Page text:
F-Gas service bans and improved enforcement


10 October 2019
Graeme Fox
Graeme Fox, Senior Mechanical Engineer at the BESA and Head of the REFCOM Schemes, explains why January 1st 2020 marks yet another significant milestone along the F-Gas phase down journey.

Writing the article for last year’s ACR Journal Refrigerant Update publication, I touched on the subject of the service ban coming for refrigerant gases with a Global Warming Potential (GWP) of 2500 or higher. It seemed a long way away back then but the service and use bans are now on top of us – and there still remains confusion about what is covered, uncertainty about the best route forward for many, and doubts that the exemptions for ultra-low temperature applications are workable.
That seems fairly clear and is further strengthened by a service ban, enacted under Article 13 – Control of Use – of the F-Gas Regulation whereby from January 1 2020 the use of refrigerants with a GWP of 2500 or higher for servicing or maintenance work is also prohibited on refrigeration systems with a charge size of 40 tonnes CO2 equivalent or more. That is less than 10.2 kg of R404A or approximately 14.6 kg of R422D, so not just very large systems but also a considerable working stock of medium sized applications will be affected by the service ban. Sadly, that’s where the straightforward side of this ends as there are a lot of confusing exemptions and caveats to the service ban.

As of January 1 2020 there is a placing on the market ban, that is to say sold and installed, for any of the following:
Products or equipment affected
Using gas with a GWP of
Date of prohibition
Refrigerators / freezers for commercial use
2500 or higher
January 1 2020
Stationary refrigeration equipment except where it is intended for applications to cool products be -50​°C
2500 or higher
January 1 2020
Portable / moveable air conditioning units
150 or higher
January 1 2020
Whilst it is true that there is an exemption from the service ban for military equipment, or where the application is designed to cool products to below -50°C, the issue is becoming clear that although the application and technology is exempt the refrigerant sadly isn’t, because it is being rapidly and aggressively phased down under the F-Gas phase down process that we covered in the previous publication.
Looking at the phase down steps graphic we see that the average GWP in 2015 was 2000 and that this needs to drop to 900 by the year 2022. The current average of all the gas placed on the market is a GWP of 1260. To put that in perspective we need to remind ourselves of the GWP of commonly used refrigerants across the sector today.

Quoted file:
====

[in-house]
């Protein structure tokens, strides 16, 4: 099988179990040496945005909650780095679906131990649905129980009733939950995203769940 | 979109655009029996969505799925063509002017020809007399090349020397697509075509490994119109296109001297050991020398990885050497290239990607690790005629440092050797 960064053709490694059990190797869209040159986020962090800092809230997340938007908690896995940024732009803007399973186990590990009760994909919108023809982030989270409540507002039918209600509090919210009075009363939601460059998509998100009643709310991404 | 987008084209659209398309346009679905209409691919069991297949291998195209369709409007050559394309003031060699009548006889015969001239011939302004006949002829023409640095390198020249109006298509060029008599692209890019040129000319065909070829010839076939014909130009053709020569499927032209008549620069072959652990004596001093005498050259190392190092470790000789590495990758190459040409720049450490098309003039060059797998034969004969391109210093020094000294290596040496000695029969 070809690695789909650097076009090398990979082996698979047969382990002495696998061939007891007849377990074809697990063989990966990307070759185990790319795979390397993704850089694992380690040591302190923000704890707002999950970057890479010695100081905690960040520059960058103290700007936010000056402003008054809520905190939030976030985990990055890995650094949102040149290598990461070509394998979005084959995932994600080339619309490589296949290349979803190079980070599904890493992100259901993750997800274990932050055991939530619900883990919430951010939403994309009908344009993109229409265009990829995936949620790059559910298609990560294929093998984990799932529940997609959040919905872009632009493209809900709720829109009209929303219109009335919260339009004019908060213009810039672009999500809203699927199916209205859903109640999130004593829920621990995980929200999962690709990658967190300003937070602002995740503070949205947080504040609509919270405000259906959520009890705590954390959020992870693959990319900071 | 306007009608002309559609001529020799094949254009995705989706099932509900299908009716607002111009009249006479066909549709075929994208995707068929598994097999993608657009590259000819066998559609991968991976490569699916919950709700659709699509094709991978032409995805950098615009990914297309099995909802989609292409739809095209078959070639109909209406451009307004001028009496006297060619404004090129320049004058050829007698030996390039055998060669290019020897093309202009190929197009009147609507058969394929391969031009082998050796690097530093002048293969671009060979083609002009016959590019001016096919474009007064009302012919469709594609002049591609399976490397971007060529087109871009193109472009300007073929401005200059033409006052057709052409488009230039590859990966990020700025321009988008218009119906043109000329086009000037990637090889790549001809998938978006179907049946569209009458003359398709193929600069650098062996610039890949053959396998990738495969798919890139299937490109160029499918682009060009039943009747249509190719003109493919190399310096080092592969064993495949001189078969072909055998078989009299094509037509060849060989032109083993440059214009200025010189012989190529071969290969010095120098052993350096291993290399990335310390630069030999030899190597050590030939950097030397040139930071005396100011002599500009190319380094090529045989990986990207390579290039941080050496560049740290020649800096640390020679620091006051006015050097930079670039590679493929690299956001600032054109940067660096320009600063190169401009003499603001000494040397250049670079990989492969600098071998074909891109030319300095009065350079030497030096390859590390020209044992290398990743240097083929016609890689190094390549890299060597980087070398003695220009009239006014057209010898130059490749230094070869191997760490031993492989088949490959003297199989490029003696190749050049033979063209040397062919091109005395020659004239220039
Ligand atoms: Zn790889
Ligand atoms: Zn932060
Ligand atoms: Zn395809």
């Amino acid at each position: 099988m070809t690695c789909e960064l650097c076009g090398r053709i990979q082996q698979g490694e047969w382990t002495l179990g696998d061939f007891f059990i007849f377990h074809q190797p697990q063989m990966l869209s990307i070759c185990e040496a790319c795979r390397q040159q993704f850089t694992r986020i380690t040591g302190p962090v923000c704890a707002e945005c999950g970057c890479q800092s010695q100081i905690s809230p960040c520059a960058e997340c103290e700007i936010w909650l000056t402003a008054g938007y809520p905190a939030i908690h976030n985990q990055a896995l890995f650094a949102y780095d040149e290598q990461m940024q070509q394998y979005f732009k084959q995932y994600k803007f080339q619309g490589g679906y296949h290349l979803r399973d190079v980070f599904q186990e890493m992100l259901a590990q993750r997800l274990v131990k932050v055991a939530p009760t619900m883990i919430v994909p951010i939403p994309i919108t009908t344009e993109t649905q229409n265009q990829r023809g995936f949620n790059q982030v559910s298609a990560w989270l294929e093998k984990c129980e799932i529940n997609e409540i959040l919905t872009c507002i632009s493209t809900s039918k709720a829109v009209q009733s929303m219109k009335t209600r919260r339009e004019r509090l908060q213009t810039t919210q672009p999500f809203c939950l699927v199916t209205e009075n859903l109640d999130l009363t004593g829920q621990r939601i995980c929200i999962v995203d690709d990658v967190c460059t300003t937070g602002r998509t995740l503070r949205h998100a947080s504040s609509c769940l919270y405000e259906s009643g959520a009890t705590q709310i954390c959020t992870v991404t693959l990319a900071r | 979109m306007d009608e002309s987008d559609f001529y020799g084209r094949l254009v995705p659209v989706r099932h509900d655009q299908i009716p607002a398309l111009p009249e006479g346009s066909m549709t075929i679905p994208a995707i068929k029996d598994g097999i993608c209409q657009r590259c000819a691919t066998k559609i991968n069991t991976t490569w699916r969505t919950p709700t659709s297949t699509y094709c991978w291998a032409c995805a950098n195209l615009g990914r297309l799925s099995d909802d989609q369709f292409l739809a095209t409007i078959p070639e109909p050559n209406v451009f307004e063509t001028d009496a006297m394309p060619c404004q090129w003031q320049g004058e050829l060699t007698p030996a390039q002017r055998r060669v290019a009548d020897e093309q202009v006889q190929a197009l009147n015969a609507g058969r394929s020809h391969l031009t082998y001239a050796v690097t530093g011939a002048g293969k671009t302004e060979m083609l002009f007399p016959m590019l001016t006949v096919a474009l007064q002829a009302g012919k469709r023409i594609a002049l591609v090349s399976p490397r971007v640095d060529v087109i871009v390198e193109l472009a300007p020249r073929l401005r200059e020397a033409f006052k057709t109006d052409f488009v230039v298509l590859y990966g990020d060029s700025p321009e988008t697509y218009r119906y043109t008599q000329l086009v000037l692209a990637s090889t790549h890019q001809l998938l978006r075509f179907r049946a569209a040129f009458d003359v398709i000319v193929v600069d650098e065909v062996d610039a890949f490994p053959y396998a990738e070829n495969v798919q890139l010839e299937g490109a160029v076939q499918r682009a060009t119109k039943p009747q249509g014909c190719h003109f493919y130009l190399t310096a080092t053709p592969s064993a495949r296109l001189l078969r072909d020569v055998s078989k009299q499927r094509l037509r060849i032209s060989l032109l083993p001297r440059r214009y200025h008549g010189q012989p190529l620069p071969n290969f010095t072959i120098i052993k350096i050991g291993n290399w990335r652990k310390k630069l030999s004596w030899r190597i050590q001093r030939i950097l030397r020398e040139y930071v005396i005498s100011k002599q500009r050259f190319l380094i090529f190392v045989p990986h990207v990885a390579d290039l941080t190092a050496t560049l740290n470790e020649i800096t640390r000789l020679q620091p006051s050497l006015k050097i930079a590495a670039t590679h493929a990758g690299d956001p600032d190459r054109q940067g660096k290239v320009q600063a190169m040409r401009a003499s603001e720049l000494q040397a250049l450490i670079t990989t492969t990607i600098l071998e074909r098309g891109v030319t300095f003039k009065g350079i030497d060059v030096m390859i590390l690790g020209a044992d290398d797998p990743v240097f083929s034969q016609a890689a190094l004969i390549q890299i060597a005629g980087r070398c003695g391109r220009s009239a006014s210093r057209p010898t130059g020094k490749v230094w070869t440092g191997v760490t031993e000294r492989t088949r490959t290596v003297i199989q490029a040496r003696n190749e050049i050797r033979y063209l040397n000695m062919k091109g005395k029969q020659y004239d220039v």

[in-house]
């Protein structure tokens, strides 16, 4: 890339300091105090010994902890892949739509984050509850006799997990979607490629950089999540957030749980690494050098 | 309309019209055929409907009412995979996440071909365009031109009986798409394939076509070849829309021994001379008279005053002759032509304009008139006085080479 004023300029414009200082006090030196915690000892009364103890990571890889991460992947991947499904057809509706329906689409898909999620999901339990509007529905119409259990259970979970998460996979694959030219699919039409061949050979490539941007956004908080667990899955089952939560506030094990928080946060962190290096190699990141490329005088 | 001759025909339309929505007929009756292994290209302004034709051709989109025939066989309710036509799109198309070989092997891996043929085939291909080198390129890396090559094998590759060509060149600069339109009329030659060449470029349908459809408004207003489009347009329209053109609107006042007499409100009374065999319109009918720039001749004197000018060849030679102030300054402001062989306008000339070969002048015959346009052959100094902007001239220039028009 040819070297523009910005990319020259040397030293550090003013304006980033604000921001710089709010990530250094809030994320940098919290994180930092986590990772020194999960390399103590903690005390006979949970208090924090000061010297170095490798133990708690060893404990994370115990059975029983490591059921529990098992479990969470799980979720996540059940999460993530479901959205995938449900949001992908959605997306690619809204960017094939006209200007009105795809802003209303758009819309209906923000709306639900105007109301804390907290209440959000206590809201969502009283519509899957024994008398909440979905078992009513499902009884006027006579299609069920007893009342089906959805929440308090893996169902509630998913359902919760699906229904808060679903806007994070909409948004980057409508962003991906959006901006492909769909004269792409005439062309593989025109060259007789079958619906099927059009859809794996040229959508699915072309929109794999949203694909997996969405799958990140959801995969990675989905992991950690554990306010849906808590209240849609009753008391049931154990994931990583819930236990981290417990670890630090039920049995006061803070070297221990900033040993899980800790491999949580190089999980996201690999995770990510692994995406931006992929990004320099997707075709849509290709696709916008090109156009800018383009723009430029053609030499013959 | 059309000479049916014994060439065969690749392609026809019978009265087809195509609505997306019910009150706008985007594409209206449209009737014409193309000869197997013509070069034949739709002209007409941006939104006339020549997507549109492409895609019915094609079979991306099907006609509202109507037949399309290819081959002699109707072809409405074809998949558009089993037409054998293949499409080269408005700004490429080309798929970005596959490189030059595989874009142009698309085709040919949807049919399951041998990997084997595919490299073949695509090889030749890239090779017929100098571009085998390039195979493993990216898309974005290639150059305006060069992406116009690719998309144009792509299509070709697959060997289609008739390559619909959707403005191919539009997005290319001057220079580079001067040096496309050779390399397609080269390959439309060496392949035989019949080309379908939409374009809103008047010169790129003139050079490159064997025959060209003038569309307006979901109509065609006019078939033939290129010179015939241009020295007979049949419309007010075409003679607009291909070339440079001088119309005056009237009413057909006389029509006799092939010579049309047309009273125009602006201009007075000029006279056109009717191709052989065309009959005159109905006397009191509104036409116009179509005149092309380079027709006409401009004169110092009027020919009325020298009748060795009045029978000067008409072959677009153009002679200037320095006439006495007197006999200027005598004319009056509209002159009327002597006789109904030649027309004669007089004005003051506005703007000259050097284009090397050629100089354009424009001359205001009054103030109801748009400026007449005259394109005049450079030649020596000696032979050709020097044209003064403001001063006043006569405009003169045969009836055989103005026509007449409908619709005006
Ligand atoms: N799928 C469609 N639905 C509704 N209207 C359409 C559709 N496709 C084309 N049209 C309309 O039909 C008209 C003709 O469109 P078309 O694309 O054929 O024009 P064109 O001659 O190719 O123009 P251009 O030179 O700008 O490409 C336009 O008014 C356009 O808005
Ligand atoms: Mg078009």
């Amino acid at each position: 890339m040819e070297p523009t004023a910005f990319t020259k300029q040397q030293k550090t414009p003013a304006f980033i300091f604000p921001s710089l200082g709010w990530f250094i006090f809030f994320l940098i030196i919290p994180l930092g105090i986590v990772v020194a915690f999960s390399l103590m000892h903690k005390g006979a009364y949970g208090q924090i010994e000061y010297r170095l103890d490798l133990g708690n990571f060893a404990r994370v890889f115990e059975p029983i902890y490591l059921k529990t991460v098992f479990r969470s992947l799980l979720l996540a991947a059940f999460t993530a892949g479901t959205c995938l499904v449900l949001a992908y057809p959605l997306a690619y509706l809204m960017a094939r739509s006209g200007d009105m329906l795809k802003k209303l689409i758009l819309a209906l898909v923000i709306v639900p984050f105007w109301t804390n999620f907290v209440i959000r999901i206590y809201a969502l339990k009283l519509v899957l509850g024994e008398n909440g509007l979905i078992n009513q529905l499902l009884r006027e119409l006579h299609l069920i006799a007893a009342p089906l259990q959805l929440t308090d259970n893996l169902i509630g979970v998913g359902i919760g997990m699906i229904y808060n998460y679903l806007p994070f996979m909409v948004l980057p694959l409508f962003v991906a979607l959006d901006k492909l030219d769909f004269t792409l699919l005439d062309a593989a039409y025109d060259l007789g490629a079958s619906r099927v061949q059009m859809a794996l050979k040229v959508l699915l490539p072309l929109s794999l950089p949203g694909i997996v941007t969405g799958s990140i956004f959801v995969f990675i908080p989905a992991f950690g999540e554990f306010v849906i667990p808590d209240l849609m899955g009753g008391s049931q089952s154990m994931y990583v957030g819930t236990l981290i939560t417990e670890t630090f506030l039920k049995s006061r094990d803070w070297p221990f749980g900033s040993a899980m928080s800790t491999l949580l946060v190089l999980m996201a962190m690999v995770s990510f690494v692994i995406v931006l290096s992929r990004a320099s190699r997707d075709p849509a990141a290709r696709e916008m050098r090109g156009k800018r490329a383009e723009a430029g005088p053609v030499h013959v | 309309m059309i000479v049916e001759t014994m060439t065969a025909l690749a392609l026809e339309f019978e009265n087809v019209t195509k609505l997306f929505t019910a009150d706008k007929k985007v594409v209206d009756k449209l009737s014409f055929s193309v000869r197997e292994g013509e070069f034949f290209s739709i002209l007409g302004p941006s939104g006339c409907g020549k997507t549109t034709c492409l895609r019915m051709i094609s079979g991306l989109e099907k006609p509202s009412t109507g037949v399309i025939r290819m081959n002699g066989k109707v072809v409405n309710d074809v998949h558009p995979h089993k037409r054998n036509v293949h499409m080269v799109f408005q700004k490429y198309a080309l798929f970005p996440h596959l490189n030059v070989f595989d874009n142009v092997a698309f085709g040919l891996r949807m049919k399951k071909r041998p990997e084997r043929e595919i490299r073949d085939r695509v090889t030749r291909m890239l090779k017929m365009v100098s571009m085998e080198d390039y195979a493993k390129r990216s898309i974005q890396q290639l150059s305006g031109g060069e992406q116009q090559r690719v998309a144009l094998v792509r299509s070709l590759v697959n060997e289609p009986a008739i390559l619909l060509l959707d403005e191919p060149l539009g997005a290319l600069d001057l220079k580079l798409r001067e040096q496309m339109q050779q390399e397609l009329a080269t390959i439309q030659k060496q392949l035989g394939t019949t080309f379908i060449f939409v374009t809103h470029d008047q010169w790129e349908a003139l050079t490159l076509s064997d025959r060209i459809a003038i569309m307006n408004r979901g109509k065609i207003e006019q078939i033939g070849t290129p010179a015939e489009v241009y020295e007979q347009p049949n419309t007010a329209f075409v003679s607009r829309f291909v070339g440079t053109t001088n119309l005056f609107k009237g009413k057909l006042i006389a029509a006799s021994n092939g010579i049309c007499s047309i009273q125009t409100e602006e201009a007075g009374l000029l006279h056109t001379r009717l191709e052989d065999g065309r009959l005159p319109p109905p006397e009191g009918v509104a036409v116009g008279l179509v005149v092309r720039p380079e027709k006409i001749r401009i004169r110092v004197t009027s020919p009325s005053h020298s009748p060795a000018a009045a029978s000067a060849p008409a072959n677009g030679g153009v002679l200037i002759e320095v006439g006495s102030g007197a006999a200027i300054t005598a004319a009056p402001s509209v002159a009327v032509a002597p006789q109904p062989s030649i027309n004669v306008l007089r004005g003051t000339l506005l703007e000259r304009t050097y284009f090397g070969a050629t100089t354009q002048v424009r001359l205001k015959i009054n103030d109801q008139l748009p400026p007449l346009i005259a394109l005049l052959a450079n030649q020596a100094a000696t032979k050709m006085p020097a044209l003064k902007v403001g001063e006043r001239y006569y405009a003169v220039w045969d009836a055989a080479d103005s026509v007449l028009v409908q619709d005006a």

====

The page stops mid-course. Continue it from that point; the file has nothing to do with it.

Refrigerant number
The one which stands out immediately, of course, is R404A which, with a GWP of 3922, is nearly twice the average before the phase down steps started and this highlights why it has been one of the main targets for an effective phase out even ahead of the product placement and service bans.

The reason this is becoming a problem despite the exemptions is that with the GWP of R404A being 4.5 times the average of the total amount of refrigerant being placed on the market in 2022, and more than 3 times the average currently, so the gas manufacturers do not want to be selling lots of this refrigerant because it uses a huge chunk of their quota to do so. As a manufacturer, why would you want to sell one tonne of R404A when for the same quota allocation you could sell nearly 6 tonnes of R32? 

So even if the technology, application, or size of the system not being 40 tonnes CO2 eq. or above doesn’t cause you to be facing the service or use ban, that doesn’t mean you will actually be able to buy the refrigerant you need. And if you can, at what price will that product come at?

There are numerous alternative options for many sectors now that are commercially available so that the use of lower GWP and even ultra-low GWP alternatives is not only desirable but absolutely necessary if we are to protect those sectors that don’t have the luxury of an alternative and that must continue using the medium GWP HFCs for the foreseeable future.

It is fairly easy to identify alternatives for most commercial refrigeration systems as this market has products coming onto the market currently that should allow a transition away from the R404A GWP levels and towards low GWP alternatives such as R454C or R455A. And for small or light commercial air conditioning and heat pumps there is a viable alternative to R410A in R32. But because all of these lower GWP alternatives are at least mildly flammable then we are presented with restrictions on charge limits under the EN378 safety standards that limit their use to certain applications only.